My Birthday PartieS
That's right, plural. My dear wife and family, deciding it would be futile to surprise me, sneaked up on me before my natal day, on Thanksgiving to be precise, and with three children, accompanied by one spouse and two spices, in the company of all eight grandchildren, sat me down after the pumpkin and apple pies, sang me a song, and somehow found a gift for the guy who has everything. Barbara engineered this celebration and the two others, the second on December 17th, the no surprise surprise, a catered affair for family, friends, and near neighbors, at which the songs were reprised, the sweet lies about me repeated, and the 50th wedding anniversary Powerpoint, slightly updated, on continuous play on my computer; and the third, dinner out at a local steak house with all the residents of 75 Fox Chase, plus a sister-in-law. Well, actually there was a fourth occasion, arranged by said sister-in-law, lunch at a riverside restaurant in Farmington down the slope from Miss Porter's.
At my age I have the right to cluck a bit, about the creativity of my posterity, how it was on full display. That's what this posting is mostly about, not the old man, but what the Lord hath wrought through him and sometimes in spite of him, through those who call him Bob, Dad, Pa, and Poppy. A Norwegian proverb, Google tells me (more appropriately than Google knows), that "a much loved child has many names." Okay, add Bobby to the list. Here is evidence, of the love and the creativity.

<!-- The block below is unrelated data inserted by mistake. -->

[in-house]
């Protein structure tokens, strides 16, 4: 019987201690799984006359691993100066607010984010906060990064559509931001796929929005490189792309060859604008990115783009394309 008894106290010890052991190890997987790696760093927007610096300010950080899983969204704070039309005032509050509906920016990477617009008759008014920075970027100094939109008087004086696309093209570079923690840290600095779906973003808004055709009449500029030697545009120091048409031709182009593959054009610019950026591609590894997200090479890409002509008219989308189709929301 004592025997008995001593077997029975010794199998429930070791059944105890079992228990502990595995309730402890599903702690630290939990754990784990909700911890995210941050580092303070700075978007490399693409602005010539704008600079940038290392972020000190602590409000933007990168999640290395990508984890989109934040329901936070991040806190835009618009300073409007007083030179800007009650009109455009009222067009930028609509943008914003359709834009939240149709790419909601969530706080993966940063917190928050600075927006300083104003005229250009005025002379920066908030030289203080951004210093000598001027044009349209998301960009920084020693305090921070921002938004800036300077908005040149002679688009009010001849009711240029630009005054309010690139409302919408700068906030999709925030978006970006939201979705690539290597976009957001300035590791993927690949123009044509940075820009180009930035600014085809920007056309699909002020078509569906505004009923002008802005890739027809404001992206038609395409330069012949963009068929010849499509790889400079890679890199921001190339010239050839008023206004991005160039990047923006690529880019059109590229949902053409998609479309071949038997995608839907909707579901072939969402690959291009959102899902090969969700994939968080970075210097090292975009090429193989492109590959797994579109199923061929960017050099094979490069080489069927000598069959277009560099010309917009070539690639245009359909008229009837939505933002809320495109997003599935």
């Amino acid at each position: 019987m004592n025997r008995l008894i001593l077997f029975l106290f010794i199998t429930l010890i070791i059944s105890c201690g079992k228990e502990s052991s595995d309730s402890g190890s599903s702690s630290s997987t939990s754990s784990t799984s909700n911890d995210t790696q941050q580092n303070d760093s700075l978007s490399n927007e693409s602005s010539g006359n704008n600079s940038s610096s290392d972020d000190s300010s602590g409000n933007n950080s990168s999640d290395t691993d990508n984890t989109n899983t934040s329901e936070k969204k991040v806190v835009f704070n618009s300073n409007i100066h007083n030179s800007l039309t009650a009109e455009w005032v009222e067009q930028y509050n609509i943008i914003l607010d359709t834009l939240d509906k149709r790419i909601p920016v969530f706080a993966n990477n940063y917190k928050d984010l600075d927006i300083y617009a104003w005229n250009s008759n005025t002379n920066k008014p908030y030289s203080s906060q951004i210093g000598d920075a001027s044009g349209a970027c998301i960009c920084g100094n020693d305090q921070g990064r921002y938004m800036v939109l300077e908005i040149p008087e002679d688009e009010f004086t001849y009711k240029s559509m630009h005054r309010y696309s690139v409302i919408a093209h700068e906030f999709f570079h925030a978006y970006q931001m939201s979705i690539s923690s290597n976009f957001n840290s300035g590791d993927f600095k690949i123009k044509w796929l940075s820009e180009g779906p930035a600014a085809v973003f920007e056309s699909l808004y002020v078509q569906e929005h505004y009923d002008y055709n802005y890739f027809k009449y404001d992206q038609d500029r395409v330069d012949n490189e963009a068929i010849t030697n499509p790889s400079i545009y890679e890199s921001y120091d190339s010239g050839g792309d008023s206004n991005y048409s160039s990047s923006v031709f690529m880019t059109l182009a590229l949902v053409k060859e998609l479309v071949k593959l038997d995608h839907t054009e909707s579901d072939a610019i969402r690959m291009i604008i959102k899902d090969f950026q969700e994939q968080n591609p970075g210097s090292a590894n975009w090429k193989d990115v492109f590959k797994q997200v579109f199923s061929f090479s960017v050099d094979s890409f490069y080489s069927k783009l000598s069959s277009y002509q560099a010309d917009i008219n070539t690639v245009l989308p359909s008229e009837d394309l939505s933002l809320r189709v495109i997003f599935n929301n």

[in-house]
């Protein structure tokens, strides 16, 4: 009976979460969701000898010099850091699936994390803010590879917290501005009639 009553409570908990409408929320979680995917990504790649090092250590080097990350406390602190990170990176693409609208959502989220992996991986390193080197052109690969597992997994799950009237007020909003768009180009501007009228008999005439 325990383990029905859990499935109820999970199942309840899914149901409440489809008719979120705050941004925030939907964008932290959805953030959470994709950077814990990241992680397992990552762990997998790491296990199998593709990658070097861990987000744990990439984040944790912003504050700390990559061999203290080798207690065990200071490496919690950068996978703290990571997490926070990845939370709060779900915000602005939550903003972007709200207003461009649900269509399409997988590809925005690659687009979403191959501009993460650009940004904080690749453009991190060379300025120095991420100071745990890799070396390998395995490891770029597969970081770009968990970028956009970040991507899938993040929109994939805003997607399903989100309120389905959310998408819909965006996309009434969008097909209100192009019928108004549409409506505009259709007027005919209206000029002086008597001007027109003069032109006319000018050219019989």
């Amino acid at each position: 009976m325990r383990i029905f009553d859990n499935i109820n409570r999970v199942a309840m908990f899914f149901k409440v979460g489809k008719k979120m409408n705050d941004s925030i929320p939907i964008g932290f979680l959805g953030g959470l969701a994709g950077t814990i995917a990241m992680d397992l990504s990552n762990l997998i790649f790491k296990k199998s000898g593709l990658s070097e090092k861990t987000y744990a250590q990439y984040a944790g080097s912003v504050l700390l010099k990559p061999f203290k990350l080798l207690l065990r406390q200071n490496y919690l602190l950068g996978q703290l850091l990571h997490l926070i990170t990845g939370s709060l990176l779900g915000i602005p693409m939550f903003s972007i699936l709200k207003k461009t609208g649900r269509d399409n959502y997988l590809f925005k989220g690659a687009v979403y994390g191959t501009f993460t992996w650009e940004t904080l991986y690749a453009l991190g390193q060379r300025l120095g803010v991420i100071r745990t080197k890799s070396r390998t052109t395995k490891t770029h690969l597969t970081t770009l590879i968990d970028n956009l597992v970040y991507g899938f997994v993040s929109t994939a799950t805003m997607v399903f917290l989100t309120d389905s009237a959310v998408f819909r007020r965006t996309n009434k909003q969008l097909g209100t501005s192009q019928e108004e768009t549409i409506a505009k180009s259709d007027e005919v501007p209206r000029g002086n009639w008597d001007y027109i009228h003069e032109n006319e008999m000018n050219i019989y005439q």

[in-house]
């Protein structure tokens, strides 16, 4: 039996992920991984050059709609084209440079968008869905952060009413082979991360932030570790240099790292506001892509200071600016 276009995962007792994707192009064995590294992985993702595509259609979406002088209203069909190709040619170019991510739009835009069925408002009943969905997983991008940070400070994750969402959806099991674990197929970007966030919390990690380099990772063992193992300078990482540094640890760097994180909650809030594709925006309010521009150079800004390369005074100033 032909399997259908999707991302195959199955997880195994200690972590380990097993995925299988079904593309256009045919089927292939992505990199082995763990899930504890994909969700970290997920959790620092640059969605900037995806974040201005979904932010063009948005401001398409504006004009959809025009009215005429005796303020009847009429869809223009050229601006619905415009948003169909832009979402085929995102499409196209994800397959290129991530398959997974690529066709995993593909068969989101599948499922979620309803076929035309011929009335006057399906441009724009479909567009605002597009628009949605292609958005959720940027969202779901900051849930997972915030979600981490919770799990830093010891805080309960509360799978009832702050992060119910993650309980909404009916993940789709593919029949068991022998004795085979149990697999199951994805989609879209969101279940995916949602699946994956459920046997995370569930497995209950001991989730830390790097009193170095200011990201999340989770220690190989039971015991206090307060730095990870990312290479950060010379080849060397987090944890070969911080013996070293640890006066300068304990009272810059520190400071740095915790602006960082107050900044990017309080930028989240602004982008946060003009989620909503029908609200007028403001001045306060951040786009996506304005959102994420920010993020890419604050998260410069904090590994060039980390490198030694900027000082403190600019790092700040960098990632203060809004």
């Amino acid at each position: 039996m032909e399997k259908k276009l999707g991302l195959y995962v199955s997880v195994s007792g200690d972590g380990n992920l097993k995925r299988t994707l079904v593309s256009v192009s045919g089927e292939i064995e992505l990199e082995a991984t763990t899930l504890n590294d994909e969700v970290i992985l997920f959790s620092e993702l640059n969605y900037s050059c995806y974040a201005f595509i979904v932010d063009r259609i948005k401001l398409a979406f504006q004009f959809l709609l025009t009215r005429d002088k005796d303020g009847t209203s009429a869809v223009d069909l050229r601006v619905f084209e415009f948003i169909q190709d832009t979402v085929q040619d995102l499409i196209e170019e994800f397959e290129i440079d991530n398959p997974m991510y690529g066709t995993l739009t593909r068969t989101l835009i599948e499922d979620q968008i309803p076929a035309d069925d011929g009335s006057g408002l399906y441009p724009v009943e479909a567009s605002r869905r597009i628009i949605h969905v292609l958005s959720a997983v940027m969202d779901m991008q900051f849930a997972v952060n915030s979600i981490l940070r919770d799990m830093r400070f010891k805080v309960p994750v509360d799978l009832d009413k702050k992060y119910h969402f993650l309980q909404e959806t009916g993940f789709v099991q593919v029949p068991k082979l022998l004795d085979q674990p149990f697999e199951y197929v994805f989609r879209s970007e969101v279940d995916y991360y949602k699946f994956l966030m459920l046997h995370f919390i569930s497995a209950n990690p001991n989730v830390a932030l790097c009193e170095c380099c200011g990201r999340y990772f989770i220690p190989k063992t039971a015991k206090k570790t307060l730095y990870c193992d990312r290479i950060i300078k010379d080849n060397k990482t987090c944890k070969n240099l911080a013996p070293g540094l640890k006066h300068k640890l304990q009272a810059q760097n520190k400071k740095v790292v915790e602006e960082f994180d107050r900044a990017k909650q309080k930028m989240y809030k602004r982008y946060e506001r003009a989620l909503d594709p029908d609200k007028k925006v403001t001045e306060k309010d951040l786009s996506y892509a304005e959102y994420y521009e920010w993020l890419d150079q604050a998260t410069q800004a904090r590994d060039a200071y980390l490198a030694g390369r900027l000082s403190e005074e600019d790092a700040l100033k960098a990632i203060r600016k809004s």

Beginning with Thanksgiving Day afternoon:
The no-surprise surprise party followed three weeks later, on Saturday, December 17th, again at 75 Fox Chase Lane, in the afternoon through early evening, including a catered dinner, and, of course, a birthday cake..
Guests were specifically requested to bring no presents; but who pays any attention to that admonition? I spent hours (happily) writing personal notes to gift givers for, among many things, cashews, wine, beer, books, and candy. One gift has now been mounted on the wall beside my recliner in the den.
Even the invitations were artistic. By Betsy, of course.
There was a little speechifying. Roy Jacobsen, a pre-teen child when I arrived in Brooklyn in 1956 and now a retired United Methodist minister, told a story about his pastor's embarrassing predicament in the pulpit one Sunday morning. He also saluted the old pastor as his mentor. The mentor returned the compliment by describing Roy as one he knew to be destined for the pastorate, by reason of his deep and detailed interest in people.
A reminder of the 80th looks back at me as I look at TV, a poster with an acrostic tribute to the old man. It is the creation of sister-in-law, Eleanor Tener, and her girls, Beth and Sharon.
On the natal day itself, December 21st, alternately described as "the darkest day in my mother's life" and "the day after which everything turned brighter," we dined on filet mignon at a Fleming's, a local steak house that occupies what once was the town's Board of Education. The steak was delicious and pricey. The ambience, for all the noise and chatter, comparable to a full house at Madison Square Garden. We had fun and our fill, and laughed often later at the choice offered us immediately after being sat at our table: "Which color napkin would you prefer, white or black?"
I'm already gearing up for the next round of birthday parties, in December 2091.